And that is being just as good as the first one! I mean, who saw that coming? The only other sequel I feel truly pulled that off was Shrek 2. Rarely are we t... Continue reading
Parent of a 3 and 5 year old Written bySunnye June 9, 2010
Mild language issues should be non-existent in G movies. Violence should be toned down.
Teen, 15 years old Written byBlueSpiderberry June 29, 2009

Sweet movie, Could cause guilt about letting go of toys

As someone who saw this as a child, i know something that might not occur to adult reviewers. WHile most of the messeges are fine, there is a subplot about toys... Continue reading
Kid, 10 years old March 25, 2011

I Heart Toy Story!

They never said any bad language! To awesome to have concerns!

What's the story?

In TOY STORY 2, Woody (again voiced by Tom Hanks) is stolen by devious toy store owner Al (Wayne Knight), who recognizes Woody as a valuable collectable. With Woody to complete his full set of toys from a 1950s TV show, Al can sell the collection to a toy museum in Tokyo. Woody is delighted to discover his origin and value -- and to meet up with Woody's Roundup co-stars Jessie the Yodeling Cowgirl (Joan Cusack), Stinky Pete the Prospector (Kelsey Grammer), and faithful steed Bullseye. They tell Woody that he'll be better off in a museum than waiting for Andy to outgrow him -- and he starts to think they may be right. Meanwhile, Woody's friends organize a rescue mission led by Buzz Lightyear (Tim Allen) -- a series of hilarious and breathtaking adventures naturally ensues.

Is it any good?

This film is stunning, witty, exciting, enchanting, and very moving, and amazingly, it's just as good as the sensationally entertaining original. The animation is better -- the main characters' facial expressions should have qualified the animators for a Best Actor Oscar, and the backgrounds are more authentically lived in. And the script is excellent. It's very, very funny, with sly references to classic films, and it's also insightful and touching, with a sort of Velveteen Rabbit theme about the important role that a well-loved toy plays in the life of a child.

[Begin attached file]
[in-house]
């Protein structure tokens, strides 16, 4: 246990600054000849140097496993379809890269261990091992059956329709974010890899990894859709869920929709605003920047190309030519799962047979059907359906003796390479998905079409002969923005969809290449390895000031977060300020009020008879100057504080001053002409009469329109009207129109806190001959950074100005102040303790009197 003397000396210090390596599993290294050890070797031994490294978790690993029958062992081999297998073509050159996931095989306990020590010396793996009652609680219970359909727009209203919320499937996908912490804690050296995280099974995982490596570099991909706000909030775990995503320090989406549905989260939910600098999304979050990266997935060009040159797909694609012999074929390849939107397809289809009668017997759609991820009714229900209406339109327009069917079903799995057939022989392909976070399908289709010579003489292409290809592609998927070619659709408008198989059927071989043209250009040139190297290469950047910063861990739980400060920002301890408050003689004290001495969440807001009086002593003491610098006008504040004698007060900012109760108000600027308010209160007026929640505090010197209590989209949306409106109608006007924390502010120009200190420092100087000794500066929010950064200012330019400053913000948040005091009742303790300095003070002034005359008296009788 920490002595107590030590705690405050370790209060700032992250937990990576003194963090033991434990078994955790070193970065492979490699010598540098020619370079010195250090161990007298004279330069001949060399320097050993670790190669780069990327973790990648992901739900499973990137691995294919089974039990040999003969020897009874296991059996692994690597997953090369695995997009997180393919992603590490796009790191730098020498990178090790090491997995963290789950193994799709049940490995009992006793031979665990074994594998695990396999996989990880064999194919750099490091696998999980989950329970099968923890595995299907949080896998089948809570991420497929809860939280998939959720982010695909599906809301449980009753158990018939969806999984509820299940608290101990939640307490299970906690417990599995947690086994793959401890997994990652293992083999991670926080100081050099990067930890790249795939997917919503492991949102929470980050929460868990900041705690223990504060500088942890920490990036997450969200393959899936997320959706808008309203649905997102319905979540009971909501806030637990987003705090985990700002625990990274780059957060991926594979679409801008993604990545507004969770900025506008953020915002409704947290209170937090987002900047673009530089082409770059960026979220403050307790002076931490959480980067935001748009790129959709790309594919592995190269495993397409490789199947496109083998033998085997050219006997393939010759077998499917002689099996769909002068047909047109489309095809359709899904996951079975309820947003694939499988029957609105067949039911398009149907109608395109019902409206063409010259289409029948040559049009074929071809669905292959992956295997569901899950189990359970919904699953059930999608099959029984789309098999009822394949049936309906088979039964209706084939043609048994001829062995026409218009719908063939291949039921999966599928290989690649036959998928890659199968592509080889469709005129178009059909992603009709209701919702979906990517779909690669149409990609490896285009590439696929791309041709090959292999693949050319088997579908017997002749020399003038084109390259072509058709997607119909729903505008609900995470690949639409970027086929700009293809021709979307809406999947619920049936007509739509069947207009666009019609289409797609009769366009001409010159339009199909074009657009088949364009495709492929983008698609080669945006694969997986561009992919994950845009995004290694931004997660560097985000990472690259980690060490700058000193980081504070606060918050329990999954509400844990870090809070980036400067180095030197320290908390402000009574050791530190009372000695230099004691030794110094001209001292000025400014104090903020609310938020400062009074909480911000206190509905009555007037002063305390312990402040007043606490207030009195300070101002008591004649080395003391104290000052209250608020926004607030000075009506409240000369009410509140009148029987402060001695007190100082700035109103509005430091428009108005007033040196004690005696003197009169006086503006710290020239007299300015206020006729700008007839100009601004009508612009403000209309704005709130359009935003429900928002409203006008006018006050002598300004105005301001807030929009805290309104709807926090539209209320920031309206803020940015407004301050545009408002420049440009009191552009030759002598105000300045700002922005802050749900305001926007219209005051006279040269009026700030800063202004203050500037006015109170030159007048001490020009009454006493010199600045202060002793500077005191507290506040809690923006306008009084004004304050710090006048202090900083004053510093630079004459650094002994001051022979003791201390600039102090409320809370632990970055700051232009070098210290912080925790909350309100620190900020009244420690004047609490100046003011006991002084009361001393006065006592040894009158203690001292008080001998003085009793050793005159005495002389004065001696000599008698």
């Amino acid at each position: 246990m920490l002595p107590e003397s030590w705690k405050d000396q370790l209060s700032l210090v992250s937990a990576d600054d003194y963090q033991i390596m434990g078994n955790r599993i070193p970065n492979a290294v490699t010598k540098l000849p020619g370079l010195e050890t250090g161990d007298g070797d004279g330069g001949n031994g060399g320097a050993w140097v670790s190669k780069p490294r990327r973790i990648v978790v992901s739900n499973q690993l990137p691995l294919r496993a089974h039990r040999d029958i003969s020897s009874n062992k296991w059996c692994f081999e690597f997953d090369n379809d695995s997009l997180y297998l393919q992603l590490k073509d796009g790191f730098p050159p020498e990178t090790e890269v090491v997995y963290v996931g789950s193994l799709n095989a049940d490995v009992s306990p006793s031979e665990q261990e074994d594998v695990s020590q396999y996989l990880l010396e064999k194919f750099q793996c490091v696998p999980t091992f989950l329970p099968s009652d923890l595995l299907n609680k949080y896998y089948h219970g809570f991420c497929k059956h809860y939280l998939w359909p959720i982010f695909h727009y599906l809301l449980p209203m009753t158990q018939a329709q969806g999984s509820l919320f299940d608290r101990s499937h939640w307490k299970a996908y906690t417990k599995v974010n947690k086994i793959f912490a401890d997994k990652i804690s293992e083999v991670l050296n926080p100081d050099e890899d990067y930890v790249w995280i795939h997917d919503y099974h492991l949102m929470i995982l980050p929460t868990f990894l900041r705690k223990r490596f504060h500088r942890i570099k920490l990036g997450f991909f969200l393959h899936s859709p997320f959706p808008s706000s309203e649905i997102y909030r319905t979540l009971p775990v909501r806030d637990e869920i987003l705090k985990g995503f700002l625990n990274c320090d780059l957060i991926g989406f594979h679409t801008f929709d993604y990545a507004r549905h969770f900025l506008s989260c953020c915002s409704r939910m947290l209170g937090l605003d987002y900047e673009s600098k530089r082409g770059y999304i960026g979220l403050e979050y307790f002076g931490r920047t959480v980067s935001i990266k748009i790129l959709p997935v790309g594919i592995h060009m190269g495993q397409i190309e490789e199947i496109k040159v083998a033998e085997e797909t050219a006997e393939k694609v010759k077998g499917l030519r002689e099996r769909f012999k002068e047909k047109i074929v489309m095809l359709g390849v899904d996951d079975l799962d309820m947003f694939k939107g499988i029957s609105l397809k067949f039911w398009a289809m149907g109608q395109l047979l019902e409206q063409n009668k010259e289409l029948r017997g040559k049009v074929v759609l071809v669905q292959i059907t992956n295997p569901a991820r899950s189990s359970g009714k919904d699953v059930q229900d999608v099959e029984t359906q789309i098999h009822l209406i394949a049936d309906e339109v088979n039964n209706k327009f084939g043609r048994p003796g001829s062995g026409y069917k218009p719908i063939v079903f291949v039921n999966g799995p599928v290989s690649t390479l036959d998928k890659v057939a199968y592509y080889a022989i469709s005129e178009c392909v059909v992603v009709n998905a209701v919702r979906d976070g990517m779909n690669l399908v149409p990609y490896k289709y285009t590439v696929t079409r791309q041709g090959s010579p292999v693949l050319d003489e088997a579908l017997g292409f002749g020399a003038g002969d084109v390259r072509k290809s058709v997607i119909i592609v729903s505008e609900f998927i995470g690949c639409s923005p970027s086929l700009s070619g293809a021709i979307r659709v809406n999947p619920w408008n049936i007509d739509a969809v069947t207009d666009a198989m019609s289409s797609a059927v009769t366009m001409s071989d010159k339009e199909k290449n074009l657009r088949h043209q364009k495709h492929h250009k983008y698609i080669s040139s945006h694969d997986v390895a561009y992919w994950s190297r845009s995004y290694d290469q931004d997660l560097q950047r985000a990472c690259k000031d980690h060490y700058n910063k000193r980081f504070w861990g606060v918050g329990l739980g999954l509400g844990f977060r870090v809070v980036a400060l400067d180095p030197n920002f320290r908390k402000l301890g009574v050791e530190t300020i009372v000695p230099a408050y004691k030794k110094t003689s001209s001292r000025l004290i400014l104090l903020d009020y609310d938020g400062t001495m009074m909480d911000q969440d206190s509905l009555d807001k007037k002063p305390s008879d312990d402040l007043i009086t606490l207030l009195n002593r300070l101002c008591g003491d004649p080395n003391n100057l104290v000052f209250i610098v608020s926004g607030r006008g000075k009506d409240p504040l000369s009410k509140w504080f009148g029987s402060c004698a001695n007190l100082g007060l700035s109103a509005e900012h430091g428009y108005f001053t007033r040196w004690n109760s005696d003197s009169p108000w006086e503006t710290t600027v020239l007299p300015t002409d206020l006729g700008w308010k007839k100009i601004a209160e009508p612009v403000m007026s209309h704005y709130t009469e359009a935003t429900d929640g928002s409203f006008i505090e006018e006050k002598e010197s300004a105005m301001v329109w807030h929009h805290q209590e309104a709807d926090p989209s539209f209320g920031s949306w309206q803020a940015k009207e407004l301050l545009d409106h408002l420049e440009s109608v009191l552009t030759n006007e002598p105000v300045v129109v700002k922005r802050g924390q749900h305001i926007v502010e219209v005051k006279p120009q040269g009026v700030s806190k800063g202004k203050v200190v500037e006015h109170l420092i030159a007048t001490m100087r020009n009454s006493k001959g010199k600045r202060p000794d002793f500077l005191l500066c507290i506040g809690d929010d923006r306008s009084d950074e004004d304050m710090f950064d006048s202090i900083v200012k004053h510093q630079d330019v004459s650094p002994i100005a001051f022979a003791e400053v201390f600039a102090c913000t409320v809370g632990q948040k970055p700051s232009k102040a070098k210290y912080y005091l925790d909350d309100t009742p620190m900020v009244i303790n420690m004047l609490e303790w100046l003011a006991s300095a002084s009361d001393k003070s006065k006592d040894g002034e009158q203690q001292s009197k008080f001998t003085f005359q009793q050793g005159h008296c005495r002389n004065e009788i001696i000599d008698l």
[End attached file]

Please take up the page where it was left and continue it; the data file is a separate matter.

In these days when 8-year-olds can talk knowledgeably about the extra value that a "mint" tag adds to a Beanie Baby auction on Ebay, it's enormously valuable to think about the issue that Woody faces in Toy Story 2. Should he have a brief but satisfying life as the beloved friend of a child who will eventually grow up and leave him bereft? Or should he remain perfectly preserved and perpetually honored as a museum exhibit? It's a hard choice, but one that gets at the very heart of what growing up really means.

Talk to your kids about ...

  • Families can talk about what the characters learn in Toy Story 2. Why does Woody worry about his future? What do Jessie and Pete the Prospector teach him? Are they right? 

  • Kids: What's your favorite toy? Why? Would you ever want to save it instead of play with it? Why is collecting stuff for its own sake a hollow pursuit?

  • How do the characters in Toy Story 2 demonstrate courage and teamwork? Why are these important character strengths?

Movie details

Character Strengths

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Themes & Topics

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For kids who love animation